applynbd: Apply Function to Every Neighbourhood in a Point Pattern

Description Usage Arguments Details Value Author(s) See Also Examples

View source: R/applynbd.R

Description

Visit each point in a point pattern, find the neighbouring points, and apply a given function to them.

Usage

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   applynbd(X, FUN, N=NULL, R=NULL, criterion=NULL, exclude=FALSE, ...)

Arguments

X

Point pattern. An object of class "ppp", or data which can be converted into this format by as.ppp.

FUN

Function to be applied to each neighbourhood. The arguments of FUN are described under Details.

N

Integer. If this argument is present, the neighbourhood of a point of X is defined to consist of the N points of X which are closest to it.

R

Nonnegative numeric value. If this argument is present, the neighbourhood of a point of X is defined to consist of all points of X which lie within a distance R of it.

criterion

Function. If this argument is present, the neighbourhood of a point of X is determined by evaluating this function. See under Details.

exclude

Logical. If TRUE then the point currently being visited is excluded from its own neighbourhood.

...

extra arguments passed to the function FUN. They must be given in the form name=value.

Details

This is an analogue of apply for point patterns. It visits each point in the point pattern X, determines which points of X are “neighbours” of the current point, applies the function FUN to this neighbourhood, and collects the values returned by FUN.

The definition of “neighbours” depends on the arguments N, R and criterion. Also the argument exclude determines whether the current point is excluded from its own neighbourhood.

When applynbd is executed, each point of X is visited, and the following happens for each point:

The results of each call to FUN are collected and returned according to the usual rules for apply and its relatives. See the Value section of this help file.

The format of the argument current is as follows. If X is an unmarked point pattern, then current is a vector of length 2 containing the coordinates of the current point. If X is marked, then current is a point pattern containing exactly one point, so that current$x is its x-coordinate and current$marks is its mark value. In either case, the coordinates of the current point can be referred to as current$x and current$y.

Note that FUN will be called exactly as described above, with each argument named explicitly. Care is required when writing the function FUN to ensure that the arguments will match up. See the Examples.

See markstat for a common use of this function.

To simply tabulate the marks in every R-neighbourhood, use marktable.

Value

Similar to the result of apply. If each call to FUN returns a single numeric value, the result is a vector of dimension npoints(X), the number of points in X. If each call to FUN returns a vector of the same length m, then the result is a matrix of dimensions c(m,n); note the transposition of the indices, as usual for the family of apply functions. If the calls to FUN return vectors of different lengths, the result is a list of length npoints(X).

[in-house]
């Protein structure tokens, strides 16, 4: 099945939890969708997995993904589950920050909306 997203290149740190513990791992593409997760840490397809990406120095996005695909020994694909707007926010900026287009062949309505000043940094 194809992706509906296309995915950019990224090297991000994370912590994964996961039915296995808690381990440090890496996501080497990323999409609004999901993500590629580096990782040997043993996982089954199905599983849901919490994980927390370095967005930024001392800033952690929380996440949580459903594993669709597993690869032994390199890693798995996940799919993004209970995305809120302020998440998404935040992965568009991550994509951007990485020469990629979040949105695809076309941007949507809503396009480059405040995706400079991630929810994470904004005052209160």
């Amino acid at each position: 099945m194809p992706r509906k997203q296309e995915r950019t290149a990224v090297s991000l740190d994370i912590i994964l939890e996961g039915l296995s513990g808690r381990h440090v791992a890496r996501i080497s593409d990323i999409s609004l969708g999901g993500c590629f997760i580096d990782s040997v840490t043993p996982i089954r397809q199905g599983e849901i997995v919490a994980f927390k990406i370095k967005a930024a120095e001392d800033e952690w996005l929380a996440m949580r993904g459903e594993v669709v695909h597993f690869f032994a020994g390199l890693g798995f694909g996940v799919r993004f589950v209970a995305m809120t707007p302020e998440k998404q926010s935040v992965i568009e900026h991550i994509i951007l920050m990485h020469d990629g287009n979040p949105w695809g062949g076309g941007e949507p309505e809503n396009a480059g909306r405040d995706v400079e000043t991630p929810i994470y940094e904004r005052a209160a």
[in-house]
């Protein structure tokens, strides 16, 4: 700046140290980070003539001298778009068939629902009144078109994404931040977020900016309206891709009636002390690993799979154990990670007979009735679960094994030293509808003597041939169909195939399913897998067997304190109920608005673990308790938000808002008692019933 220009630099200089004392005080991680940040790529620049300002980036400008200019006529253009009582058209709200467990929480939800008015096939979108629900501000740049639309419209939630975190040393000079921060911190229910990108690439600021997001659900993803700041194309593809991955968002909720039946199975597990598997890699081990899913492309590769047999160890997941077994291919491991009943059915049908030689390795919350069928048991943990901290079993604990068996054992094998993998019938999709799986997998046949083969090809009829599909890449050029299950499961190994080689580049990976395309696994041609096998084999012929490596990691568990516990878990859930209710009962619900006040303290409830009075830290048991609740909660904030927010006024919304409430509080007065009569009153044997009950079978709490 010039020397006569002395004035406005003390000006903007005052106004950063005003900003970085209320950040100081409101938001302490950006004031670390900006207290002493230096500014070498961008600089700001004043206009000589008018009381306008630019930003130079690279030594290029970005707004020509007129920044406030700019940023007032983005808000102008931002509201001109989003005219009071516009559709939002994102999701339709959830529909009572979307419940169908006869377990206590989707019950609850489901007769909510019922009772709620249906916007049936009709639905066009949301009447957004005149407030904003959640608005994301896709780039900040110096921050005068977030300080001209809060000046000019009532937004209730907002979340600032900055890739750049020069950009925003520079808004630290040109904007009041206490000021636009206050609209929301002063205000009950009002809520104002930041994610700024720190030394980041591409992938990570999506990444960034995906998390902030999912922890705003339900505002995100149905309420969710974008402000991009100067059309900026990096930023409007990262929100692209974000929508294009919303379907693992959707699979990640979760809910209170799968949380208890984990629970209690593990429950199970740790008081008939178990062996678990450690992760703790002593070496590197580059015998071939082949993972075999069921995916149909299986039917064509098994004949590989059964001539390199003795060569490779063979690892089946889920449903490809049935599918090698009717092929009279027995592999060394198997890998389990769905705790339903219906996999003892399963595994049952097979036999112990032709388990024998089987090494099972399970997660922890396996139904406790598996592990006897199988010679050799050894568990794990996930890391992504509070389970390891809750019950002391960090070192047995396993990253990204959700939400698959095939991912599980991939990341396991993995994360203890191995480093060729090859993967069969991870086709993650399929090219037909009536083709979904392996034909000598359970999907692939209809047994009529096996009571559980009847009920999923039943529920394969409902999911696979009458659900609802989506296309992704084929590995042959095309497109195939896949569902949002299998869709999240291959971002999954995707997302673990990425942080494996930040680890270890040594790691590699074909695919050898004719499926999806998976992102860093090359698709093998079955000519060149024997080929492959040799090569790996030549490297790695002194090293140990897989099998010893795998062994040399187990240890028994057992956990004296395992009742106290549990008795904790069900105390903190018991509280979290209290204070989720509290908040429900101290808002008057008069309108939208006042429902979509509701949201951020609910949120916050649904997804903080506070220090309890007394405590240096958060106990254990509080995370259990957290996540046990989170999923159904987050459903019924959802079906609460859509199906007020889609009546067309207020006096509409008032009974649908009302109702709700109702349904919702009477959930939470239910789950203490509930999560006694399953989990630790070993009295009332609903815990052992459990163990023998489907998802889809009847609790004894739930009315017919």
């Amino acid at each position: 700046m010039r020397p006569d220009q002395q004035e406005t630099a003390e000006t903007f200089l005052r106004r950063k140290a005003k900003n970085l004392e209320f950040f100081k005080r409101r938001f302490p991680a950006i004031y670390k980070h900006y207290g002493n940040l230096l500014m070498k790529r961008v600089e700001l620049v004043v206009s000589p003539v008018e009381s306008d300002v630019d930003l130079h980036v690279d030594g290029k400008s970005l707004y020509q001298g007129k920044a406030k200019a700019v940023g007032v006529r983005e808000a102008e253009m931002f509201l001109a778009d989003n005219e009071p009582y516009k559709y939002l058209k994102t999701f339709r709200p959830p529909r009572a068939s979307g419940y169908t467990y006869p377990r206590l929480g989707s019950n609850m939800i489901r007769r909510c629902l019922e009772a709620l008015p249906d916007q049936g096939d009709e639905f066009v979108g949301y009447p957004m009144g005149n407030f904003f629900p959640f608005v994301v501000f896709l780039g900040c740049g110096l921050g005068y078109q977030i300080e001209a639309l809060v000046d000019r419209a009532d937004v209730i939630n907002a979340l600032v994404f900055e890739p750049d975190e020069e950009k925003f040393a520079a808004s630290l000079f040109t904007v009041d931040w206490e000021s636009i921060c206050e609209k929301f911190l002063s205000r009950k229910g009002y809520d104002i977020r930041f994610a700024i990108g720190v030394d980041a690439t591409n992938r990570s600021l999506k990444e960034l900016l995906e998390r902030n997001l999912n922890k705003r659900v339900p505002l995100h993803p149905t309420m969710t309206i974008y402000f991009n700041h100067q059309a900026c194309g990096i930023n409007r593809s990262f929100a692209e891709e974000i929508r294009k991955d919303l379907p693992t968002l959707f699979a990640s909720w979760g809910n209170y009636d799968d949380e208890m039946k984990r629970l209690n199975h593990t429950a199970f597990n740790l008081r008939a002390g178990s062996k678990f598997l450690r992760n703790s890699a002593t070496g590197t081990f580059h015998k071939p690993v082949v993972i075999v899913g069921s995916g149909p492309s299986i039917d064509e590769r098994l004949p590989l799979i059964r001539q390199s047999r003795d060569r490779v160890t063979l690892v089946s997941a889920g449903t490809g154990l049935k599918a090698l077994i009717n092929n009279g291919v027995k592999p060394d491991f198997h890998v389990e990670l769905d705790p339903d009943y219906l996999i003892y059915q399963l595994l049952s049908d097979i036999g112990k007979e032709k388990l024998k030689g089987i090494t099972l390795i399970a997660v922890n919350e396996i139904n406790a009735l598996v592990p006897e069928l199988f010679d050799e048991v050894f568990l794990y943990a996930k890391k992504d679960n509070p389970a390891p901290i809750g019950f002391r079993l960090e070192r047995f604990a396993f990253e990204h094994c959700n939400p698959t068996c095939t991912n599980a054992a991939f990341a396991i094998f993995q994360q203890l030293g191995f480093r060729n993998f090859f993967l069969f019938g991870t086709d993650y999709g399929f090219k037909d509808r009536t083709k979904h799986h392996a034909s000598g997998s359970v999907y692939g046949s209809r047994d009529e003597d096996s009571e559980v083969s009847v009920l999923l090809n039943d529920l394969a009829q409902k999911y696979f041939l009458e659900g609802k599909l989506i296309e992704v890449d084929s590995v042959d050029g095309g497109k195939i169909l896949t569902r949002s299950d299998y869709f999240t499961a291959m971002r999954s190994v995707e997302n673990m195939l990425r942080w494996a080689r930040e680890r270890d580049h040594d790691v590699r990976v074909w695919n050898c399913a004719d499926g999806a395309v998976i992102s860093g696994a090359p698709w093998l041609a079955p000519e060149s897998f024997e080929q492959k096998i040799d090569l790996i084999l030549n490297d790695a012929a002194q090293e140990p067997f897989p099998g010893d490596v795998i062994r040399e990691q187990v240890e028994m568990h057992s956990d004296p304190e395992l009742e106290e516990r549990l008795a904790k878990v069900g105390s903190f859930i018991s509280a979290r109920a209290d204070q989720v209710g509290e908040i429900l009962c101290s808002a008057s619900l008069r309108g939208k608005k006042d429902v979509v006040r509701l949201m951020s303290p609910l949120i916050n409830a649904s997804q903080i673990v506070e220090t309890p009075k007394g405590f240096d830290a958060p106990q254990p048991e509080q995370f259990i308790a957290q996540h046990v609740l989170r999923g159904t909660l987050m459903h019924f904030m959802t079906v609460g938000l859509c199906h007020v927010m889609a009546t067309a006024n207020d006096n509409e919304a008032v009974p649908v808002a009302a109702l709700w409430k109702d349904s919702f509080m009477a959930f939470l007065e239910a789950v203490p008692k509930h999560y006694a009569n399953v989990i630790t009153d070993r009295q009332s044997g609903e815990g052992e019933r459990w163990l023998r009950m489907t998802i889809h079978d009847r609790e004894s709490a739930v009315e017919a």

Author(s)

\spatstatAuthors

.

See Also

ppp.object, apply, markstat, marktable

Examples

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  redwood
  # count the number of points within radius 0.2 of each point of X
  nneighbours <- applynbd(redwood, R=0.2, function(Y, ...){npoints(Y)-1})
  # equivalent to:
  nneighbours <- applynbd(redwood, R=0.2, function(Y, ...){npoints(Y)}, exclude=TRUE)

  # compute the distance to the second nearest neighbour of each point
  secondnndist <- applynbd(redwood, N = 2,
                           function(dists, ...){max(dists)},
                           exclude=TRUE)

  # marked point pattern
  trees <- longleaf
  
  # compute the median of the marks of all neighbours of a point
  # (see also 'markstat')
  dbh.med <- applynbd(trees, R=90, exclude=TRUE,
                 function(Y, ...) { median(marks(Y))})


  # ANIMATION explaining the definition of the K function
  # (arguments `fullpicture' and 'rad' are passed to FUN)

  if(interactive()) {
  showoffK <- function(Y, current, dists, dranks, fullpicture,rad) { 
	plot(fullpicture, main="")
	points(Y, cex=2)
        ux <- current[["x"]]
        uy <- current[["y"]]
	points(ux, uy, pch="+",cex=3)
	theta <- seq(0,2*pi,length=100)
	polygon(ux + rad * cos(theta), uy+rad*sin(theta))
	text(ux + rad/3, uy + rad/2,npoints(Y),cex=3)
	if(interactive()) Sys.sleep(if(runif(1) < 0.1) 1.5 else 0.3)
	return(npoints(Y))
  }
  applynbd(redwood, R=0.2, showoffK, fullpicture=redwood, rad=0.2, exclude=TRUE)

  # animation explaining the definition of the G function

  showoffG <- function(Y, current, dists, dranks, fullpicture) { 
	plot(fullpicture, main="")
	points(Y, cex=2)
        u <- current
	points(u[1],u[2],pch="+",cex=3)
	v <- c(Y$x[1],Y$y[1])
	segments(u[1],u[2],v[1],v[2],lwd=2)
	w <- (u + v)/2
	nnd <- dists[1]
	text(w[1],w[2],round(nnd,3),cex=2)
	if(interactive()) Sys.sleep(if(runif(1) < 0.1) 1.5 else 0.3)
	return(nnd)
  }

  applynbd(cells, N=1, showoffG, exclude=TRUE, fullpicture=cells)
  }

spatstat documentation built on Nov. 21, 2017, 9:06 a.m.